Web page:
EDITORIAL: Argentina’s flour folly
Governments everywhere always think they know what’s best for everyone. It’s true here and true in Argentina, where the government decided to address the soaring cost of bread by banning the export of flour and wheat. “Hoarders” of baked goods were threatened with jail time.
President Christine Fernandez de Kirchner found a dusty 1974 law that enables the state to compel merchants to sell their stock of wheat and flour, on pain of fine and prison. This is the government response to the mess it made with years of market manipulation.
Mrs. Kirchner’s husband, Nestor Kirchner, created an export permit system for wheat in 2006. Argentina has been one of the leading exporters of wheat, but year-by-year farmers are bringing less of the crop to market, despite the rising prices that everywhere else has stimulated production.
Producers aren’t free to adapt to the marketplace. Instead, they must obtain the government’s permission to sell their wheat overseas. That adds uncertainty to planting a crop. Over the years, as officials in Buenos Aires searched for more revenue, an export tariff was added that further discouraged growing wheat. Fields sown in wheat are down to 9 million acres, the lowest in a century.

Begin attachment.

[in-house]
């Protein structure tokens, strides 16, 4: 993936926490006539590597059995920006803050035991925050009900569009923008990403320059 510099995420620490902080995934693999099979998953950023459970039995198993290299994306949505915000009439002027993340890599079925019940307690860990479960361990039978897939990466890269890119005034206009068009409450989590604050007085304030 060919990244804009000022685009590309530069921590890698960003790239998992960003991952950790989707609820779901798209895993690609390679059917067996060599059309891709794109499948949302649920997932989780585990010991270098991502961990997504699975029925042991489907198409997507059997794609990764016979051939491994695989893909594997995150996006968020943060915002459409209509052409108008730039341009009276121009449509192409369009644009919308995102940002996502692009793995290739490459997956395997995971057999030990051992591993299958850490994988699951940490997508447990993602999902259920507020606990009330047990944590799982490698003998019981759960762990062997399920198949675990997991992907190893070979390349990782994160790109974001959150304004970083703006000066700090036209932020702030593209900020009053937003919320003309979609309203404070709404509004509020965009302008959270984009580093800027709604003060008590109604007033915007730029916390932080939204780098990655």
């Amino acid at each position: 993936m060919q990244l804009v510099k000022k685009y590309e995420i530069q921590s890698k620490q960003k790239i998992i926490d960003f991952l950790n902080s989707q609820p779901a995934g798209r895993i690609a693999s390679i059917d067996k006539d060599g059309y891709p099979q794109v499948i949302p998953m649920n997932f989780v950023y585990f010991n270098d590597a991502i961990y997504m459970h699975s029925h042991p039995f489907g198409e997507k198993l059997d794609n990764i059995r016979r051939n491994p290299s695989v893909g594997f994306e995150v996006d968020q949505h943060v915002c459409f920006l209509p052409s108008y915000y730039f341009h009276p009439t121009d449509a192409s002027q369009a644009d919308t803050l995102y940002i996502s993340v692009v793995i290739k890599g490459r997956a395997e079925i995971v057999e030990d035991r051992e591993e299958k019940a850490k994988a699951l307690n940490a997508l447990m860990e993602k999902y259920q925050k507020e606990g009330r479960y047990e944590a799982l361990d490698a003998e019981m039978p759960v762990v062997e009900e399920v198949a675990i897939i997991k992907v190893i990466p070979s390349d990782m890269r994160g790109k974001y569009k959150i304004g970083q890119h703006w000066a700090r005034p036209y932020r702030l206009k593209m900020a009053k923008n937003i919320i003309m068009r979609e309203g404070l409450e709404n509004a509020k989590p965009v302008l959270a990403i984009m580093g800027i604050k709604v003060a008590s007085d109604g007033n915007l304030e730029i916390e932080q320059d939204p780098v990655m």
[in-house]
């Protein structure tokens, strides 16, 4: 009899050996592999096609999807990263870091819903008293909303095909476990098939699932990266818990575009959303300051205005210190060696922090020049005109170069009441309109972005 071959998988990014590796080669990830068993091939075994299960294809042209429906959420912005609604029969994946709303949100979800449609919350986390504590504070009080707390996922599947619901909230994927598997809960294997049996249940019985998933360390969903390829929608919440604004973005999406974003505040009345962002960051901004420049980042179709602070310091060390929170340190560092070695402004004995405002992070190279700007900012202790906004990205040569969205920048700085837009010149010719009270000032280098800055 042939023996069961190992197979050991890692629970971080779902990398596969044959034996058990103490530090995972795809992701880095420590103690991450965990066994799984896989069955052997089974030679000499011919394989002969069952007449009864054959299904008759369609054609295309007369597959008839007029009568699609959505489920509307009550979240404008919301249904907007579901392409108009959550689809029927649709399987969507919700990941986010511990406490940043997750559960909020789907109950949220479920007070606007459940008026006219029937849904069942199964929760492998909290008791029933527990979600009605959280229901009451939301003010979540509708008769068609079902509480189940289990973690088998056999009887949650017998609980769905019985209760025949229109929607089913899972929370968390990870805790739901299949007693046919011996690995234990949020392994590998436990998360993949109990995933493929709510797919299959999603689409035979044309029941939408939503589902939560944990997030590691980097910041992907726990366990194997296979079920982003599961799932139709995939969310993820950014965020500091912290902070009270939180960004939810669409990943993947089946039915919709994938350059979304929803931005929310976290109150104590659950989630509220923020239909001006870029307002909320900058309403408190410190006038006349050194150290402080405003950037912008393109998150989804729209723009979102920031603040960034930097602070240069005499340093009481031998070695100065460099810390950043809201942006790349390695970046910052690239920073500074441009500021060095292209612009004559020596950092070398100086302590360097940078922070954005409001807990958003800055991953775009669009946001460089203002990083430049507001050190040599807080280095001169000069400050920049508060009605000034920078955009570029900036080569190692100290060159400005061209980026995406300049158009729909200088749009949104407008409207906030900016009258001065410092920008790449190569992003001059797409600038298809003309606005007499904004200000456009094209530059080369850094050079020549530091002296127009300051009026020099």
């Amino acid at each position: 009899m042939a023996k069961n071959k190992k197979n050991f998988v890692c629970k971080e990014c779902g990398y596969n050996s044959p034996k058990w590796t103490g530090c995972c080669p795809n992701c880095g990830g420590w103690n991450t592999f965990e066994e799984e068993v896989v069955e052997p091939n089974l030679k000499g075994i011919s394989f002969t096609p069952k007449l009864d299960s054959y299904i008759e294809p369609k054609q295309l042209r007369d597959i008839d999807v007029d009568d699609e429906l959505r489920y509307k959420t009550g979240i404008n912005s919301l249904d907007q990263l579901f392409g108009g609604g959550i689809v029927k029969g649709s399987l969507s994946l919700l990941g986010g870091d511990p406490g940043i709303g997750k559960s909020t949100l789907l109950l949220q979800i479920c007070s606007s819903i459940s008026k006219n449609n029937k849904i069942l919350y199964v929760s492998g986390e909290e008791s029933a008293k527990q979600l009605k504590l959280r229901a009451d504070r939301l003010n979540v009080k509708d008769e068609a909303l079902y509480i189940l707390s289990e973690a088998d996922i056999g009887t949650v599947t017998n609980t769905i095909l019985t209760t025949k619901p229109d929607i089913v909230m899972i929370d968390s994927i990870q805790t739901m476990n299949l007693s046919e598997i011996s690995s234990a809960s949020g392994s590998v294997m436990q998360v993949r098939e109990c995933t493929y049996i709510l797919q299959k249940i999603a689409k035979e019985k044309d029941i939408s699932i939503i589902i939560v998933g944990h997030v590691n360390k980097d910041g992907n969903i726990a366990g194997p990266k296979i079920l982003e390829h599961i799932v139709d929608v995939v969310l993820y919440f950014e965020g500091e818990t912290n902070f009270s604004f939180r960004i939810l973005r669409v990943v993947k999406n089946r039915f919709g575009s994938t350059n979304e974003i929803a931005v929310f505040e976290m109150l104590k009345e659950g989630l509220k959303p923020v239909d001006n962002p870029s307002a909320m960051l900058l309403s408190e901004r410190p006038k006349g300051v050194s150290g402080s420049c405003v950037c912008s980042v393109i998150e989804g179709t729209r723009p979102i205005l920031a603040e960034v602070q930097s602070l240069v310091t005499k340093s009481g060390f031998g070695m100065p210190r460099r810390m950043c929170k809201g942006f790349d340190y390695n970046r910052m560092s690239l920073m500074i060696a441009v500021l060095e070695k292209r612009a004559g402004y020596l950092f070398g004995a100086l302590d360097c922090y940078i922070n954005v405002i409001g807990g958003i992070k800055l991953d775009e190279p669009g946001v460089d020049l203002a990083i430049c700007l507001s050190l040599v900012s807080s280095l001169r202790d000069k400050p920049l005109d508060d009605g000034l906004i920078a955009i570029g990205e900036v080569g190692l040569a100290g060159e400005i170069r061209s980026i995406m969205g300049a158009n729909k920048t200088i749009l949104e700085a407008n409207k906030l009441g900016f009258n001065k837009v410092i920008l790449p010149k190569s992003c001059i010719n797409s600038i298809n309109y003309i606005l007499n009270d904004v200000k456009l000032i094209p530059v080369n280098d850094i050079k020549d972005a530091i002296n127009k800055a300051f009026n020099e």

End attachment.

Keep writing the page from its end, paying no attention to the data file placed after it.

Growers complain they no longer know whether they can turn a profit in wheat. The government intervention has only driven down supply, making consumers worse off than ever.
Demonizing merchants and jailing people for “hoarding” may make for good theatrics, but it won’t make bread magically appear on the shelves. Nor will price controls increase the goods available or make them affordable. Intervention creates a thriving black market where the hungry poor pay ever higher prices to feed their families.
The sure-fire way to ensure food is made at the lowest possible price is for government to intervene less, not more. The Fraser Institute’s Economic Freedom of the World Index shows the most prosperous, peaceful nations are those that honor economic freedom. Argentina is blessed with an abundance of natural riches yet the people are denied prosperity because the nation’s ruling elites withhold liberty and deny opportunity.
Argentina traded this heritage for an embrace of socialism. At the turn of the 20th century Argentina was one of the 10 wealthiest nations in the world. Now the World Bank ranks it No. 62. To recover, Argentina’s elites must put less faith in themselves and more trust in the free market, with confidence that the people are capable of taking care of themselves. Until then, the price of a loaf of bread will be the least of Argentina’s problems.
The Washington Times
© Copyright 2013 The Washington Times, LLC. Click here for reprint permission.